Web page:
The Aesthetics of Displacement at The Strange Fields of This City

It is rare that a show’s theme so closely mirrors the circumstances of the gallery where it is being exhibited as well as The Strange Fields of This City, curated by Greg Ruffing and features the work of  HATCH Projects Residents Alejandro Waskavich, Haerim Lee, and William Camargo,  on view until June 14th. Along with Brent Fogt’s Do Something Else, it is the last show at Chicago Artists Coalition’s space at 217 N. Carpenter before they move to their new location 2130 W. Fulton. Facing the same pressures of space and development that the show tackles, along with expanding needs, CAC is finding itself having to relocate, like many other arts organizations in Chicago. Peering into the gallery’s windows to see William Camargo’s oversized, rasquache-style advertising signs of Cultura a la Renta critiquing displacement, it is difficult to ignore the construction noises of the high rise going up across the street. Gentrification is in part a war of aesthetics. A war of the undifferentiated, the sameness of developers using profit maximizing, corner-cutting tricks to convince people …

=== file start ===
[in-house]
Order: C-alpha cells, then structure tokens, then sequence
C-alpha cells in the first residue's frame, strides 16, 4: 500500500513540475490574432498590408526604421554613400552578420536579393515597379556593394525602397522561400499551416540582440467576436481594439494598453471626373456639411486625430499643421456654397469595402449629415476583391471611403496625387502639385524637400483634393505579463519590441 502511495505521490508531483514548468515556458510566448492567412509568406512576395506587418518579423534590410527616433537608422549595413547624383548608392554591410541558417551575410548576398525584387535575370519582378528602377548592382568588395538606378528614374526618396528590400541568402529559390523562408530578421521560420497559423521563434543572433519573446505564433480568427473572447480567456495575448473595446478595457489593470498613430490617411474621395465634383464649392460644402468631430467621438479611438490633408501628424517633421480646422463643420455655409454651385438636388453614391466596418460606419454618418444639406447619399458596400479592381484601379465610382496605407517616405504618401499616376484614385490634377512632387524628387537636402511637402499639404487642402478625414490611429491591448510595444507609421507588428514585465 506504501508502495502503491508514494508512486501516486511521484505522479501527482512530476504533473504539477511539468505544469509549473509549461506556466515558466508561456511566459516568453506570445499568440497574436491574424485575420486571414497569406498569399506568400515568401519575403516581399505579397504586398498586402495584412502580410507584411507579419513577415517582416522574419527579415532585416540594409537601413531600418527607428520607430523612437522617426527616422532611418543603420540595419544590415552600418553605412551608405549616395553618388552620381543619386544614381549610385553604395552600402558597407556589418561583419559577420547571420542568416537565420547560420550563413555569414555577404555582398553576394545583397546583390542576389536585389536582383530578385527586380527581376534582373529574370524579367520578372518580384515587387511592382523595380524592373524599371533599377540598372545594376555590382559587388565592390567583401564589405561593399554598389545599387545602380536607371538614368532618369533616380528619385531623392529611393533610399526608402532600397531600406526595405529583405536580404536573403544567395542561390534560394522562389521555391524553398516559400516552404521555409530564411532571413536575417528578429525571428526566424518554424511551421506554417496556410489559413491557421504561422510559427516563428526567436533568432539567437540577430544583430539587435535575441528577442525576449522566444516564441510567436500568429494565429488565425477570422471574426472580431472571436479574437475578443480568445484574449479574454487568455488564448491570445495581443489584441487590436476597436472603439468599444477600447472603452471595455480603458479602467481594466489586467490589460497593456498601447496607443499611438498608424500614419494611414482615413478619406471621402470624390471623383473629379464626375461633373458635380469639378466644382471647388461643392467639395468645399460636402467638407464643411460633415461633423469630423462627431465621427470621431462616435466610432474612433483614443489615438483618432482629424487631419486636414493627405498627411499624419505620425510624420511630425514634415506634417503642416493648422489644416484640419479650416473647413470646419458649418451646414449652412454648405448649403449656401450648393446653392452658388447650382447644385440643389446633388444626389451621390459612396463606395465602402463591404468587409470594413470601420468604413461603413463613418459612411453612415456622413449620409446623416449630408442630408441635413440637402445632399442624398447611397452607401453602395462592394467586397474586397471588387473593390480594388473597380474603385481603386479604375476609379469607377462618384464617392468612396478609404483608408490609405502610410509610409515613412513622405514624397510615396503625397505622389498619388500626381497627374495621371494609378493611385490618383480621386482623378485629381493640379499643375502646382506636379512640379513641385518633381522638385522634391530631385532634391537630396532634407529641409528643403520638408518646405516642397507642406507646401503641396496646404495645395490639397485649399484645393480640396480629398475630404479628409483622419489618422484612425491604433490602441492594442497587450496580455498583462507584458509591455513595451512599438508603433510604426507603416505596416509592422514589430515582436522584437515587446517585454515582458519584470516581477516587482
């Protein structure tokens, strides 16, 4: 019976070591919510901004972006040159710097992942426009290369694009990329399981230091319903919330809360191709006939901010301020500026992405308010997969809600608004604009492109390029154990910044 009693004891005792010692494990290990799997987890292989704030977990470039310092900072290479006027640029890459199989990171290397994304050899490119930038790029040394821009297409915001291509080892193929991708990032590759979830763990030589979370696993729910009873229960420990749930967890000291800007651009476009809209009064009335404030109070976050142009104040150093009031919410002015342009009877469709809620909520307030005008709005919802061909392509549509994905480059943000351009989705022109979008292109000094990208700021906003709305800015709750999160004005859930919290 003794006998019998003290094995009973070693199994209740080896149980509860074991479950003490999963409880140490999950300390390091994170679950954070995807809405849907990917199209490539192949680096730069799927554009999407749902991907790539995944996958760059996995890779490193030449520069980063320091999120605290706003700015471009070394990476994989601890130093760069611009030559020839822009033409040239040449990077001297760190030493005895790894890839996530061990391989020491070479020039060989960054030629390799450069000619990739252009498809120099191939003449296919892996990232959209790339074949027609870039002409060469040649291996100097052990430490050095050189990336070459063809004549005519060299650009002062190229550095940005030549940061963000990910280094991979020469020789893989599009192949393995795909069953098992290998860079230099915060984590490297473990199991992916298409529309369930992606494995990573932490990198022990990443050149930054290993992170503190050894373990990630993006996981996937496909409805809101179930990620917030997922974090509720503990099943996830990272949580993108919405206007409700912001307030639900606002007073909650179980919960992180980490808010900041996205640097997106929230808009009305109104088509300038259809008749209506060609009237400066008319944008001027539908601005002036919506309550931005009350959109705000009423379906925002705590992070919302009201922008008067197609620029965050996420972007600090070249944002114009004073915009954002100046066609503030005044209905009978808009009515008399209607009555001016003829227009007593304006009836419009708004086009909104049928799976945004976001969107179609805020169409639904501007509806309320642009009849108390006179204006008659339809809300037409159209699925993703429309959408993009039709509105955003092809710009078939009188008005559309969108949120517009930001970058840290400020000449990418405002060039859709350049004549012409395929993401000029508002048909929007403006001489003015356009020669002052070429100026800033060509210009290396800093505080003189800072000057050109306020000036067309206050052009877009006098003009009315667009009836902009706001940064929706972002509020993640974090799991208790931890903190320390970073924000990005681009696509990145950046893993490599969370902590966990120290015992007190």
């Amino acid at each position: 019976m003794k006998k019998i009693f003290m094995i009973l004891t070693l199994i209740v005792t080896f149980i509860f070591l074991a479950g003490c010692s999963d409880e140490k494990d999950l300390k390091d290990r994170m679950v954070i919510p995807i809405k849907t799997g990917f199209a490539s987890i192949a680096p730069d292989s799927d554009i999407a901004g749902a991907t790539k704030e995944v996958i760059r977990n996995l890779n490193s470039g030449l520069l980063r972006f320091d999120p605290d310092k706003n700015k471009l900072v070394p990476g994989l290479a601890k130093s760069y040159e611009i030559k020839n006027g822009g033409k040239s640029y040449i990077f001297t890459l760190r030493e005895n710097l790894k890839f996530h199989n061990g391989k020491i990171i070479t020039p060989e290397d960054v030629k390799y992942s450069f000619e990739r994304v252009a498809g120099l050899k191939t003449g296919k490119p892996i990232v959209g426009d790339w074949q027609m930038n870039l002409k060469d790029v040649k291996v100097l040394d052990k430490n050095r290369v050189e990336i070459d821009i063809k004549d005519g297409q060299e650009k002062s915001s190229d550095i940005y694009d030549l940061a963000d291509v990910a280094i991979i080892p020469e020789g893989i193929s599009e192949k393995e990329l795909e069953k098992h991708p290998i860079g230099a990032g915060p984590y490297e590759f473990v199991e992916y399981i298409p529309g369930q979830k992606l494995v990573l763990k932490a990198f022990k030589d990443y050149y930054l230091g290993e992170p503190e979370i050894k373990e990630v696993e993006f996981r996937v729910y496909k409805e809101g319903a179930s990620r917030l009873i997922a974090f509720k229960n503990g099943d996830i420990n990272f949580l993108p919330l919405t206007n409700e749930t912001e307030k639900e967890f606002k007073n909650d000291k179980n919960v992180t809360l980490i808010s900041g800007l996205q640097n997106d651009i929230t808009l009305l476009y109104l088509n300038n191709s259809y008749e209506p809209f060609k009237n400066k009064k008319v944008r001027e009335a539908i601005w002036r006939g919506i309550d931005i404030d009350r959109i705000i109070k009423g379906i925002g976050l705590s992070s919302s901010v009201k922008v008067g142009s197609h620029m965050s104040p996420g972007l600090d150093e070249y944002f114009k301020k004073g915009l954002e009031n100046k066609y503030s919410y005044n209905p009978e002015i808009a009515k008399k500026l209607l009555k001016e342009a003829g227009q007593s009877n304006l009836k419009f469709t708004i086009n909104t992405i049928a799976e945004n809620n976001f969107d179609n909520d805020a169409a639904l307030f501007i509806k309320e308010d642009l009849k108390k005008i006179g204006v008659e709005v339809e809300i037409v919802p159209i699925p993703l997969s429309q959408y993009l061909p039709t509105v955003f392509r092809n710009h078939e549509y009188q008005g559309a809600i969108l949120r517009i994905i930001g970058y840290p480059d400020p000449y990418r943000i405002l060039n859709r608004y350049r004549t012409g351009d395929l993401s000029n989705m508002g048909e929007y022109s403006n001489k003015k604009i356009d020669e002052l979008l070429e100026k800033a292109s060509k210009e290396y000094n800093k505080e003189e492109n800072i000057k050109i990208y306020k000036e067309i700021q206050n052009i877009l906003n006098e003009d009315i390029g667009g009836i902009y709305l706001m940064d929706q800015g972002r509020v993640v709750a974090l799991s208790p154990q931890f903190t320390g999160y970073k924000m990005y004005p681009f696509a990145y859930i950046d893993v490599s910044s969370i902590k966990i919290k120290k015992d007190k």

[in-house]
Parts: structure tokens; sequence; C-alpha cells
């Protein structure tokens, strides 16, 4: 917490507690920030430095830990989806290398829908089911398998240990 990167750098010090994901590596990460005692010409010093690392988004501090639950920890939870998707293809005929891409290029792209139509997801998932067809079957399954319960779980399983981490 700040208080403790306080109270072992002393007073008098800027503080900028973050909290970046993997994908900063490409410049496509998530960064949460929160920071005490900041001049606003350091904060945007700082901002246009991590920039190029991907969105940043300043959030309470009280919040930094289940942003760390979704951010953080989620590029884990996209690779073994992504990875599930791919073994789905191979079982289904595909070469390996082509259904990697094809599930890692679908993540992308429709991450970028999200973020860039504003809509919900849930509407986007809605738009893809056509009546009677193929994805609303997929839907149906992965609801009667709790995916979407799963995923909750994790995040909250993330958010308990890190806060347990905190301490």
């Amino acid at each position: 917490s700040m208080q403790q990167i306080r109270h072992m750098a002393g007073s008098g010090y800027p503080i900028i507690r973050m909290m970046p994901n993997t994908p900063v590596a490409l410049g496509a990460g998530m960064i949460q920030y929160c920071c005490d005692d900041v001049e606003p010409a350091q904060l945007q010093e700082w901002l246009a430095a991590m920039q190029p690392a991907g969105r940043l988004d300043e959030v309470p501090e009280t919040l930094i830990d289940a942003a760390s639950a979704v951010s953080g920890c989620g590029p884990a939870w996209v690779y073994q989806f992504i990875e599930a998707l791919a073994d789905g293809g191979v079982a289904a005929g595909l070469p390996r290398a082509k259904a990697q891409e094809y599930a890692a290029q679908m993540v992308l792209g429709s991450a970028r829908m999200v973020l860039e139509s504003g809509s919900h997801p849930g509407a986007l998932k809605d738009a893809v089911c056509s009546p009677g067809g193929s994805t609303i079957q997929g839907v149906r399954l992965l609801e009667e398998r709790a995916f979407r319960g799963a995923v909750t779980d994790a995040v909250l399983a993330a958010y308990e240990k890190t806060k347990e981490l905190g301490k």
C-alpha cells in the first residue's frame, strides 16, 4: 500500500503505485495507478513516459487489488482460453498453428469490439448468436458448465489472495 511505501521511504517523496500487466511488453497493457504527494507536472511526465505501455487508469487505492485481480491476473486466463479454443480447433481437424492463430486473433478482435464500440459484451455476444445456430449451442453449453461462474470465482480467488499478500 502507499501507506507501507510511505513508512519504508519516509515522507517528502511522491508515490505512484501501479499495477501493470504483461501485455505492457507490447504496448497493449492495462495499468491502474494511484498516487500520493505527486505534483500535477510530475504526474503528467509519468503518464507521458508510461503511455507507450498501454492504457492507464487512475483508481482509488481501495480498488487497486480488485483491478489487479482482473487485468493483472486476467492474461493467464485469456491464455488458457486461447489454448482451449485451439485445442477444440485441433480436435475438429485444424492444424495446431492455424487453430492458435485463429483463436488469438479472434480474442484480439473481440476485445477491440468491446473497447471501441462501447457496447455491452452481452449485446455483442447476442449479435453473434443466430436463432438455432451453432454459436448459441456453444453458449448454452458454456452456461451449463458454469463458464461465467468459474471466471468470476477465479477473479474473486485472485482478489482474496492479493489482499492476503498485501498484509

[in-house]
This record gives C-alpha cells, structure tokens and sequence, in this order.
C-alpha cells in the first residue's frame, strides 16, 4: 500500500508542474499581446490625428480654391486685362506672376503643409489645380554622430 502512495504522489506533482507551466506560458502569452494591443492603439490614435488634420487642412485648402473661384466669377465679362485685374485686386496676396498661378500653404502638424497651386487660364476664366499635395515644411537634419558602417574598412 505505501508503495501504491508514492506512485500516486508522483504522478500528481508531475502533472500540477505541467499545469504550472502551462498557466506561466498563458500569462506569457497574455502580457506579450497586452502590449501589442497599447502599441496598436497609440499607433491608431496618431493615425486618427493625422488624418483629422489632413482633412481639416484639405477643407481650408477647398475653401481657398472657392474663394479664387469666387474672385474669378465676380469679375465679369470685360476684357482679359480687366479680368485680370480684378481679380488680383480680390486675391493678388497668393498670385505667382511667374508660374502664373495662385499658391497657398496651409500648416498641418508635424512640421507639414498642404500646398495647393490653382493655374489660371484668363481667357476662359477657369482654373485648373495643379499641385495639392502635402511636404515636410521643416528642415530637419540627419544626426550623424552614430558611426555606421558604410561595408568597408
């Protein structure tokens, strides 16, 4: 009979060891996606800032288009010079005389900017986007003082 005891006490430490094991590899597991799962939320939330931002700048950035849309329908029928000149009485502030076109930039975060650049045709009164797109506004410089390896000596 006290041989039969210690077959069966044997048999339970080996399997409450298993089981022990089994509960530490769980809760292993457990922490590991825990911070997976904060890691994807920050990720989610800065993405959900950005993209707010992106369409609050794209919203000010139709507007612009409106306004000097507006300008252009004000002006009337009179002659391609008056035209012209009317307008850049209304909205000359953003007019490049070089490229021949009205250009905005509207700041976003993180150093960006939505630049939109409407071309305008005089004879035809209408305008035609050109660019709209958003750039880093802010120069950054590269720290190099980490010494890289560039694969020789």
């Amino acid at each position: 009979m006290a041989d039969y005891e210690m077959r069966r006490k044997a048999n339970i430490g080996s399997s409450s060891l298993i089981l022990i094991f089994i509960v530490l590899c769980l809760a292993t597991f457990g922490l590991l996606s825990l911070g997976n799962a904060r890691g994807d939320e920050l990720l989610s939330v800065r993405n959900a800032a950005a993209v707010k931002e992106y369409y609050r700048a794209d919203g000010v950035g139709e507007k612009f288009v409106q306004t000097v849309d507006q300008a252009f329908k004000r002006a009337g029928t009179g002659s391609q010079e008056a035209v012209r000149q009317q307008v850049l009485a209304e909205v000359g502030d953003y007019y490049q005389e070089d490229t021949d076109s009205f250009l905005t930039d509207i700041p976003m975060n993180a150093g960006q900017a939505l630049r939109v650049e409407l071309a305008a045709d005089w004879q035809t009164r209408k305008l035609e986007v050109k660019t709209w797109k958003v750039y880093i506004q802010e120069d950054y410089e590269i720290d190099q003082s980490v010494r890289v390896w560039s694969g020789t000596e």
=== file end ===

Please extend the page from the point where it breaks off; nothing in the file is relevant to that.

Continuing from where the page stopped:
EXPO CHICAGO // An Interview with Tony Karman

This week, the art world’s glitterati will descend upon Chicago for a new contemporary art fair: Expo Chicago, The International Exposition of Contemporary/Modern Art & Design. Occupying Navy Pier’s colossal Festival Hall, the fair showcases a selection of top tier galleries—capped at 100—from around the globe. Also included are EXPOSURE, a section comprising younger galleries; IN/SITU, a presentation of large-scale installations and site-specific and performative works; the conclusion of /Dialogues, a series of panel discussions and conversations; and a VIP Program. Designed by the architecture studio of luminary Jeanne Gang, the fair’s floor plan mimics Chicago’s grid system, boasting gallery-lined streets that allow visitors to view everything in sequence without losing their way, as well as a diagonal avenue on which visitors can view select exhibits and installations. Hanging from the hall’s high ceilings are mammoth mirrored cones. While many may be curious as to whether Chicago can live up to the challenge of hosting such an event, some involved in the lively local art scene have a separate concern: Can the fair get out-of-town …